Genetic testing in woman as well as their partner can be a good step in family planning to screen for genetically inherited diseases that either person may be carrying. While the mom or her partner may not have a family history of genetic disease, he or she can still be a carrier of a condition that can be passed on to the child. This testing covers an array of genetically inherited diseases throughout the body, including spinal muscular atrophy in the spinal cord and other spine disorders.
Ataxia can be onset by certain factors including but not limited to alcoholism, stroke, tumors, metabolic disorders, multiple sclerosis, vitamin deficiencies, and neuropathy. There are many types of SCA even though the symptoms are similar. Genetic testing can determine the gene that can assist in the identification in the type of SCA the patient has. In addition, the test can help determine additional carriers in the patient’s family.
Currently, there is not a known cure for SCA. However, the underlying condition is often treatable. For example, an ataxia that is brought on by a metabolic disorder can be treated through medications and a monitored diet plan. There are also a wide variety of medications that can treat body movement issues like gait. With careful monitoring by a neurologist, the patient’s symptoms can be lessened.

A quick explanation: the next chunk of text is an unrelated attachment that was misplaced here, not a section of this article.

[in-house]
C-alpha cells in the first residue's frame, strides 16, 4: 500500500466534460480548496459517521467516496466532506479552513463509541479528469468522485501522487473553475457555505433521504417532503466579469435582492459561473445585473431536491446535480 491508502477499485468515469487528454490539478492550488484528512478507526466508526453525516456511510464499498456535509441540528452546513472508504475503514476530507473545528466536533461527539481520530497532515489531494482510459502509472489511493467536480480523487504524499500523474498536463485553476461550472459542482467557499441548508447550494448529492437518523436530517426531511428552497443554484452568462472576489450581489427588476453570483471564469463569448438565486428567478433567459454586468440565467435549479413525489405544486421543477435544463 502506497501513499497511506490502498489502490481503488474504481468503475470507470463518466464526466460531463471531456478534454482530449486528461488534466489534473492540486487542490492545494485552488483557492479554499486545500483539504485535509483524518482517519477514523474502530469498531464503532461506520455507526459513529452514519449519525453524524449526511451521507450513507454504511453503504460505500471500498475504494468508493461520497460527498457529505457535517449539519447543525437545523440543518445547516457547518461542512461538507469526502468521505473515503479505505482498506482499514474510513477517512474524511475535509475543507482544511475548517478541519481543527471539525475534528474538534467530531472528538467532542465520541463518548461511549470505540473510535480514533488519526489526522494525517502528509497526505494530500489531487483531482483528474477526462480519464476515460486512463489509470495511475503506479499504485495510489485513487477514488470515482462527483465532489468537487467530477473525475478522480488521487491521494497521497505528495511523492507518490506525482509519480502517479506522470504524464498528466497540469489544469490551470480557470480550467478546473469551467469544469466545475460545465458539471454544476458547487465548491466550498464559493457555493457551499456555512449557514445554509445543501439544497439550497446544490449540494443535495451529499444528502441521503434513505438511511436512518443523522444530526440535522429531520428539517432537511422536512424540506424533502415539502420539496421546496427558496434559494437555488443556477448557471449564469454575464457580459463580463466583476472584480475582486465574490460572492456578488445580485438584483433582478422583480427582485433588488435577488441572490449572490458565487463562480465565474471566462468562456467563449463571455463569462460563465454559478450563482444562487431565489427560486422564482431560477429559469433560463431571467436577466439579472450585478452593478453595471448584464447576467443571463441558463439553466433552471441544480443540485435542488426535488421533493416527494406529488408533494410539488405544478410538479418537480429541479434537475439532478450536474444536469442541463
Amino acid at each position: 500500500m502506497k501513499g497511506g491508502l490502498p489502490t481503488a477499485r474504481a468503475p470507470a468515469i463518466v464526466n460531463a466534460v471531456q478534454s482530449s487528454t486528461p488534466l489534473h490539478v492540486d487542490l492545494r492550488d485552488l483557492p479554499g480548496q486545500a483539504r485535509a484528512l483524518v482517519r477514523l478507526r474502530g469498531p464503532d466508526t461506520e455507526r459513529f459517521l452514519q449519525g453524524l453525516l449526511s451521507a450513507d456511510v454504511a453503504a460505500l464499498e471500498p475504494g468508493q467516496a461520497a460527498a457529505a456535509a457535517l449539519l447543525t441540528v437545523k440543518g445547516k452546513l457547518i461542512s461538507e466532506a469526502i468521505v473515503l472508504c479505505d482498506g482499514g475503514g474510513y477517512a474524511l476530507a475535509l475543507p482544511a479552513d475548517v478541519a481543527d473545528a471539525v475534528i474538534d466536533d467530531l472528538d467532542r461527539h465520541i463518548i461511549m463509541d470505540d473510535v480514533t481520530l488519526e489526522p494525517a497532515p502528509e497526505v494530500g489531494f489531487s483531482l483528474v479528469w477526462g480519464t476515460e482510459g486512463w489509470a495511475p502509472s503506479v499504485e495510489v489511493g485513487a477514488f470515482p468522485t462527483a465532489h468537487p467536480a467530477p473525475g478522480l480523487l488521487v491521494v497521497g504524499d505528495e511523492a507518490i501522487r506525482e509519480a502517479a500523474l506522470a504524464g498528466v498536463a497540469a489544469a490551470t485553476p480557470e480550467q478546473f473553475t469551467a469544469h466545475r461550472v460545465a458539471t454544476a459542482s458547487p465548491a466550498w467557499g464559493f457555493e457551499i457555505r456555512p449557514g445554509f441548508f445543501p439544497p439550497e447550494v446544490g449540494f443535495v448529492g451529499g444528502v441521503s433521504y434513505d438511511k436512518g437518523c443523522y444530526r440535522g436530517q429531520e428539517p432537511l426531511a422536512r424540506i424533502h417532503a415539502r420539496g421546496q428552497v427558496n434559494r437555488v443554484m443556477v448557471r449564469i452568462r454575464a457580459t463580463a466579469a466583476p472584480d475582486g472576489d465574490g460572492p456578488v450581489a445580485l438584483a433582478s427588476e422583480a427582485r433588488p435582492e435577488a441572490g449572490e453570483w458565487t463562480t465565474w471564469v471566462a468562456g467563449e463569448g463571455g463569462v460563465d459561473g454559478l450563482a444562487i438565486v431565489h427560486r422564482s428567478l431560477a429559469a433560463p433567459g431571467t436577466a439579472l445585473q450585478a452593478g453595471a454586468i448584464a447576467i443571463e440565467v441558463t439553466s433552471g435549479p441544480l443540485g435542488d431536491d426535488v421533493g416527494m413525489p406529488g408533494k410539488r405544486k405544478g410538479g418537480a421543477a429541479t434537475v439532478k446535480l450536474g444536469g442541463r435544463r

SCA is not a gender-specific disorder. Males and females can inherit a defective gene. There are a wide range of gene mutations on various chromosomes that can cause Spinocerebellar Ataxia. Because of this, it is hard to pinpoint the frequency of the genes associated.
Patients who have SCA will develop issues with coordination early on. Often times this is characterized by abnormal hand or eye movement, speech impairment, and difficulty walking. This ataxia, or loss of body motion will also cause failure of control of the arms and legs. The result will often lead to patients having irregular movements including issues with general body movement and gait.
SCA is a genetically inherited brain and spinal cord disorder. People with SCA experience spinal cord and brain degeneration. This disorder is part of a group of disorders that are inherited as a dominant trait. This means that people who have the disorder are at a fifty-percent chance of passing SCA to a child.
Patients with SCA experience an atrophy of the brainstem affecting the cerebellum. The cerebellum is responsible for proper coordination and movement of the body. This degeneration of the brainstem and consequently, the spine can lead to spasticity. Spasticity is an unusual pulling or stiffness and is associated with paralysis, hypertonia, and increased reflexes in tendons.